Jess McGeachin Author and Illustrator from Melbourne, Australia


What brought you to illustration?

I’ve always loved to write and draw, but I actually studied graphic design at university.

It was only a few years ago that I realised there was a path which would let me draw everyday — writing and illustrating picture books! Having a background in design has been really helpful when it comes to creating compositions and laying out text, so experience is never wasted.

Illustration from "Fly", published by Penguin Random House Australia

Illustration from "Fly", published by Penguin Random House Australia

What does a typical work day look like for you?

I still work full time, but I’m lucky that my day job is as a graphic designer for a museum.

Generally I practice my illustration in the evenings and on weekends. I’ll always start with a list and try to tick as many things off as possible before my hands get tired

Are there any illustrators who influenced/influence you?

Lots! I look up to some of the classic children’s illustrators such as E. H. Shepard (Winnie the Pooh) and Judith Kerr. I also draw inspiration from fantastic contemporary illustrators such as Shaun Tan and Oliver Jeffers.

What was your very first illustration?

I think it would have been something from nature, like a crab or a shell. Kids aren’t often

self-conscious about their drawing which is definitely something I miss.

Illustration from "Finn and the Stone Giant" (

Illustration from "Finn and the Stone Giant" (

What inspires you? Where do you get your ideas from?

I’m very inspired by nature. I try to go walking with sketchbook as much as possible and just draw the world around me. I also love reference books and use them all the time.

Do you have a favourite illustrator/artist/author?

I may be a little bias, but one of the artists I most admire is my mum. She’s worked for many years as a scientific illustrator and printmaker, drawing lots of different specimens for museums and books.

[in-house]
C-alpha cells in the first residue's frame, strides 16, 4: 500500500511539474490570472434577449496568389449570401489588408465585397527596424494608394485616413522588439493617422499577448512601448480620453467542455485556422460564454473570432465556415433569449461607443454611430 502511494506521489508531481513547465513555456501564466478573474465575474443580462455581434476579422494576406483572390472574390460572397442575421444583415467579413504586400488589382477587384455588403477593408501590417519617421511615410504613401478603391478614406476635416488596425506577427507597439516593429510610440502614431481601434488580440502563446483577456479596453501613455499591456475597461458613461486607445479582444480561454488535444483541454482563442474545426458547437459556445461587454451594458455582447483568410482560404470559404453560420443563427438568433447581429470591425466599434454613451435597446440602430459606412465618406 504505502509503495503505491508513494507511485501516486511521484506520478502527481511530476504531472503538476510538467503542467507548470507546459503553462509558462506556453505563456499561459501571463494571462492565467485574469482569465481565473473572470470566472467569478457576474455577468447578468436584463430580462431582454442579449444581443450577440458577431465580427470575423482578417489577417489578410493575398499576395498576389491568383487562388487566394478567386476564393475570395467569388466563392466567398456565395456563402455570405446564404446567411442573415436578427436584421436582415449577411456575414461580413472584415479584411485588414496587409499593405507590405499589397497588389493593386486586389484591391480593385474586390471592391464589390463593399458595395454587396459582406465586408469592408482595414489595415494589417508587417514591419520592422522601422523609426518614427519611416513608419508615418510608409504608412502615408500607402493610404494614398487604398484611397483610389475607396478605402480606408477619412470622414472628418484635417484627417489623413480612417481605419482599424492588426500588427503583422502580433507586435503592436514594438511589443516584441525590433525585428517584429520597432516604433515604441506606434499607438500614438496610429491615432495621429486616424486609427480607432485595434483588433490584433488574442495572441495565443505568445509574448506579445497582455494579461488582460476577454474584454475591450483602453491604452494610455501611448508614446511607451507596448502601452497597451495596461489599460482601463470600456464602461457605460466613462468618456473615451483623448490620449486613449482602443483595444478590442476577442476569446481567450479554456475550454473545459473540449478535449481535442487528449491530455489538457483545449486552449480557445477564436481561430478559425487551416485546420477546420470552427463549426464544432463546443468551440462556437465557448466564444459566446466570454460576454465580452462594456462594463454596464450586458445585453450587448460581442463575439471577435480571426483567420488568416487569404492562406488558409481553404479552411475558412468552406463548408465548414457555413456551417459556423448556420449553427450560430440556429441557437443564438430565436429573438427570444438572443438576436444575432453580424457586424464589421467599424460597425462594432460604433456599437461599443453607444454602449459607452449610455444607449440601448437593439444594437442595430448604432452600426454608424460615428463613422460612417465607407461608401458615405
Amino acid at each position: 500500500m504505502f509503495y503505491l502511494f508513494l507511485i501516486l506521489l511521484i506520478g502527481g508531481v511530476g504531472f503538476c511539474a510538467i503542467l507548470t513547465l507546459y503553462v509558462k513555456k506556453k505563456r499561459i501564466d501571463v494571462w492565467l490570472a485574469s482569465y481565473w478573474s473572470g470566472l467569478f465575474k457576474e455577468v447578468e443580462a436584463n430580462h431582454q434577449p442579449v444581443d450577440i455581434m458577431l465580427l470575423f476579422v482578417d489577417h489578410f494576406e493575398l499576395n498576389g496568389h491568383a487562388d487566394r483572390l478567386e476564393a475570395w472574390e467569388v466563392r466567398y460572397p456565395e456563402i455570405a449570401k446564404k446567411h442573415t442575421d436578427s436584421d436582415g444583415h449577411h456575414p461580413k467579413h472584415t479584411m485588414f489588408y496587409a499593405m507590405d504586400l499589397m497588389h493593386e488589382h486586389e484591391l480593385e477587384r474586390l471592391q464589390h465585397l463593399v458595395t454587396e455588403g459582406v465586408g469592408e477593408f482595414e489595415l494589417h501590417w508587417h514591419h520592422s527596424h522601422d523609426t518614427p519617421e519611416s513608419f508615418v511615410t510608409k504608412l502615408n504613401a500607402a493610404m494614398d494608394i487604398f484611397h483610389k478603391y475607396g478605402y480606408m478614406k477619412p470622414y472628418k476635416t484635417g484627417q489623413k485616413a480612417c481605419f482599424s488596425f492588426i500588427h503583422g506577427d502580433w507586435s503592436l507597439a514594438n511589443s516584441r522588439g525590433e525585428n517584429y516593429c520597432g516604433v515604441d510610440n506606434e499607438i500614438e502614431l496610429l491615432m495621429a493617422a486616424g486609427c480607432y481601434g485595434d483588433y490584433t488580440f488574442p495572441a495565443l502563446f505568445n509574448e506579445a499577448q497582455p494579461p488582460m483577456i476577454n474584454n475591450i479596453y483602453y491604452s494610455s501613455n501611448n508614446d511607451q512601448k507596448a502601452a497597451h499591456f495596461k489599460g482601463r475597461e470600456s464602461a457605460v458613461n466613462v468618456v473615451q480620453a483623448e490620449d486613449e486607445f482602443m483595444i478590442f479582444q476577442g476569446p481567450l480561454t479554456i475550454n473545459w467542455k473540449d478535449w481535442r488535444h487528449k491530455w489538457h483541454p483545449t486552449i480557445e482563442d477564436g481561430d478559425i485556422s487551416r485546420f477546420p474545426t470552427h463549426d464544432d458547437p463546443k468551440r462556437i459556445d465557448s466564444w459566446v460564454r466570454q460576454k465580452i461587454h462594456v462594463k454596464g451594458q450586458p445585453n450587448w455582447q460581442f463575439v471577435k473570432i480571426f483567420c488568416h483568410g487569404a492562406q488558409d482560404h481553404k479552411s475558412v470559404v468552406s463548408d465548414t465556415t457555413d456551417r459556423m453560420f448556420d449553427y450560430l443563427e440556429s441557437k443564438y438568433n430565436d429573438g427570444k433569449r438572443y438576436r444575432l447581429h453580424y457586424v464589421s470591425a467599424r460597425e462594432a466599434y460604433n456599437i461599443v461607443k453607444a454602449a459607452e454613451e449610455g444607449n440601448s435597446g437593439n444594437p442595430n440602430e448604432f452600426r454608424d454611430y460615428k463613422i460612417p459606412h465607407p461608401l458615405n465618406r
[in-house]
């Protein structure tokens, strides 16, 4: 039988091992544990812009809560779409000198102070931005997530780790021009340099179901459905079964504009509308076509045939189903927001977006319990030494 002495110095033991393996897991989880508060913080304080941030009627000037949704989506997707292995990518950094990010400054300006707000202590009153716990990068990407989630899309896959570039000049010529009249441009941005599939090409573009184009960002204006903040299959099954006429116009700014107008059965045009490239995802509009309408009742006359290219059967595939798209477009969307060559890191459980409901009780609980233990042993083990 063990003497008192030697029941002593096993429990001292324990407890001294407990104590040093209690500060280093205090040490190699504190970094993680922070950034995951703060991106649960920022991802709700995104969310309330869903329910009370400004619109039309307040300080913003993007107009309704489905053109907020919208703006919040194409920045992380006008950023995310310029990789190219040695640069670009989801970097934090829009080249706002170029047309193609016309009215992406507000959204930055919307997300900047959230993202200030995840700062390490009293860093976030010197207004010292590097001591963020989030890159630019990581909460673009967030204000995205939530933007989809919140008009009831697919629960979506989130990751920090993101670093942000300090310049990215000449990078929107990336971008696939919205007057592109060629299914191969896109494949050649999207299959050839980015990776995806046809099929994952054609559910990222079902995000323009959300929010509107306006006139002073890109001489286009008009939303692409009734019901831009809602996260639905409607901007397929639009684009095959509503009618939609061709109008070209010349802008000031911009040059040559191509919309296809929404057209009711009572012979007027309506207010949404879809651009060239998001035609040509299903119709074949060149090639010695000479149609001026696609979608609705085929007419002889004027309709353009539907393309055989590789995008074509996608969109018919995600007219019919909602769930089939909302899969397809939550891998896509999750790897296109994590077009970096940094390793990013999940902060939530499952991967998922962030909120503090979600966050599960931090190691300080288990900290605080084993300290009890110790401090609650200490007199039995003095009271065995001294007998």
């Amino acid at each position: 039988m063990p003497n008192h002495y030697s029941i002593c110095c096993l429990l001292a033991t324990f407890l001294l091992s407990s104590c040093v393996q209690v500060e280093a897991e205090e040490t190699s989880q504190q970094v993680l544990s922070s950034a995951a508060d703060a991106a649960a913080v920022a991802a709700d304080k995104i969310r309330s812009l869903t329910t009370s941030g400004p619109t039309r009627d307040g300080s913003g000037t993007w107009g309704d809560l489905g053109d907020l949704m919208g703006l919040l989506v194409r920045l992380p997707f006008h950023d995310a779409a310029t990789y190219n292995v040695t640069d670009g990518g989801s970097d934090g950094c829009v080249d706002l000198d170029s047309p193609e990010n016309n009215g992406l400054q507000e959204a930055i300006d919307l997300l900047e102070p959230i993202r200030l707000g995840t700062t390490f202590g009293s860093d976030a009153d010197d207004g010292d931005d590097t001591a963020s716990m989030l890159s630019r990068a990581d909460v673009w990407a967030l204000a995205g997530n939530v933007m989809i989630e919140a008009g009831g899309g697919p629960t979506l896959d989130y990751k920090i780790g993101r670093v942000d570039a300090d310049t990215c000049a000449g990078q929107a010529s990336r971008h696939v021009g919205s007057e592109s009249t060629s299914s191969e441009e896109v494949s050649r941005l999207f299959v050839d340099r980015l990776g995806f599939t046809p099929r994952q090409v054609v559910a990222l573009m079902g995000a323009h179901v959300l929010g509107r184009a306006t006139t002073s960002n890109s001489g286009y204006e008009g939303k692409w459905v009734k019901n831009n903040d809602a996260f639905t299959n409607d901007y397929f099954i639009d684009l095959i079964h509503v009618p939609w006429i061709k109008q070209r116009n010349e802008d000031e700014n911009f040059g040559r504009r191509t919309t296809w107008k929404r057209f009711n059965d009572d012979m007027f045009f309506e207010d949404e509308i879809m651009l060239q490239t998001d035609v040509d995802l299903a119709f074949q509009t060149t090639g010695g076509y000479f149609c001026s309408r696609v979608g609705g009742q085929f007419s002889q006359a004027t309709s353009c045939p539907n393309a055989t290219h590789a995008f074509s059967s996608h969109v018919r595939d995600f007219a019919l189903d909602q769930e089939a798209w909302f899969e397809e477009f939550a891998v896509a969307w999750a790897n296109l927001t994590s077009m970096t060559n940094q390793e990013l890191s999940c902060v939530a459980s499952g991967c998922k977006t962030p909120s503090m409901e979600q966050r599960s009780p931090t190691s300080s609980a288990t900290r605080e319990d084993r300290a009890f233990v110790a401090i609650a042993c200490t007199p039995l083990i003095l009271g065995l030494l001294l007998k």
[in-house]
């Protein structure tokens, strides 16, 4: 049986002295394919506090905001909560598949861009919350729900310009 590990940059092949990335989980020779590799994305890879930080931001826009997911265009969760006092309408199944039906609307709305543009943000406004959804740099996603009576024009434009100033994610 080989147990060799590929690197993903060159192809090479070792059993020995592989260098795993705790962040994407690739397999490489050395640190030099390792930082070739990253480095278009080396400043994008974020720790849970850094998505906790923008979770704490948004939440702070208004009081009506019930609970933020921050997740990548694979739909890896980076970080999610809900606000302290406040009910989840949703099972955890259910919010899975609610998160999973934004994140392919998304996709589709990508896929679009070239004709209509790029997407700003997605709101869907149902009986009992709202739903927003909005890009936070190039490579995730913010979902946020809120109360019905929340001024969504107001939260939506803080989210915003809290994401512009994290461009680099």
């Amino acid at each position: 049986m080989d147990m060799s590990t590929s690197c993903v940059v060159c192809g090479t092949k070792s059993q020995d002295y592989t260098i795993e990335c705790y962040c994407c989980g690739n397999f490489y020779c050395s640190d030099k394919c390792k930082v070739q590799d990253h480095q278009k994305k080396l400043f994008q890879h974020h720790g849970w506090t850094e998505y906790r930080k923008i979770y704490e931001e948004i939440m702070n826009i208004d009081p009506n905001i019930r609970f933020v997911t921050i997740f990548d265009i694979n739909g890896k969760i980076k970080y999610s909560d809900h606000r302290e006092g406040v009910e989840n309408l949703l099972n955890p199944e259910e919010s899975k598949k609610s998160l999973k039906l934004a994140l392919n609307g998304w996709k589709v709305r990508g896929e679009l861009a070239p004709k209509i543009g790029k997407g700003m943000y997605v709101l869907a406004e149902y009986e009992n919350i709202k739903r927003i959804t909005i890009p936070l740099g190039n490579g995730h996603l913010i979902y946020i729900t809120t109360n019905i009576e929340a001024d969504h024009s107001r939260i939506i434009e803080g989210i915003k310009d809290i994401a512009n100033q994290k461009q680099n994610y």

Do you like listening to music or audio books while working or do you prefer silence?

I love listening to podcasts while I’m drawing, especially true crime. It’s quite funny that I’ll often be working on a children’s book illustration while listen to a grizzly murder — I don’t think it’s influenced the art yet!

Do you have a favourite place to work?

I have a little studio in Melbourne that overlooks a big park. It’s a great place to watch the world go by, especially all the dogs taking their owners for a walk.

Is there a particular story you would love to illustrate?

I’m open to anything. I do have a soft spot for dragons though ...

What was your favourite illustration you have made so far?

I’ve got a few favourites, but there’s one spread in my picture book "Fly" that I’m very fond of. It shows lots of birds flying from above and I was really happy with how the colours turned out. I love drawing interesting angles and perspectives. It reminds us that there’s so many different ways to see the world.

What makes the art of illustrating special to you?

I love the idea you can create a whole new world with a few pencil-lines. People and places that might have never existed can come to life for you and other people to meet — what could be better than that?

What makes a good illustrator?

I think the best illustrators are constantly reinventing themselves. It can be comfortable to draw the same subject matter or use the same materials, but the best artists I know are always trying something new, whether it works or not.

Do you struggle sometimes? Do you have to motivate yourself, and if so, what helps? Is there a kind of 'illustrator’s block'?

There’s definitely an illustrator’s block. I find the only way through is to draw yourself out of it — even if it’s just drawing squiggles on a page, if you do it for long enough they’ll start becoming something else. Making strong coffee also helps.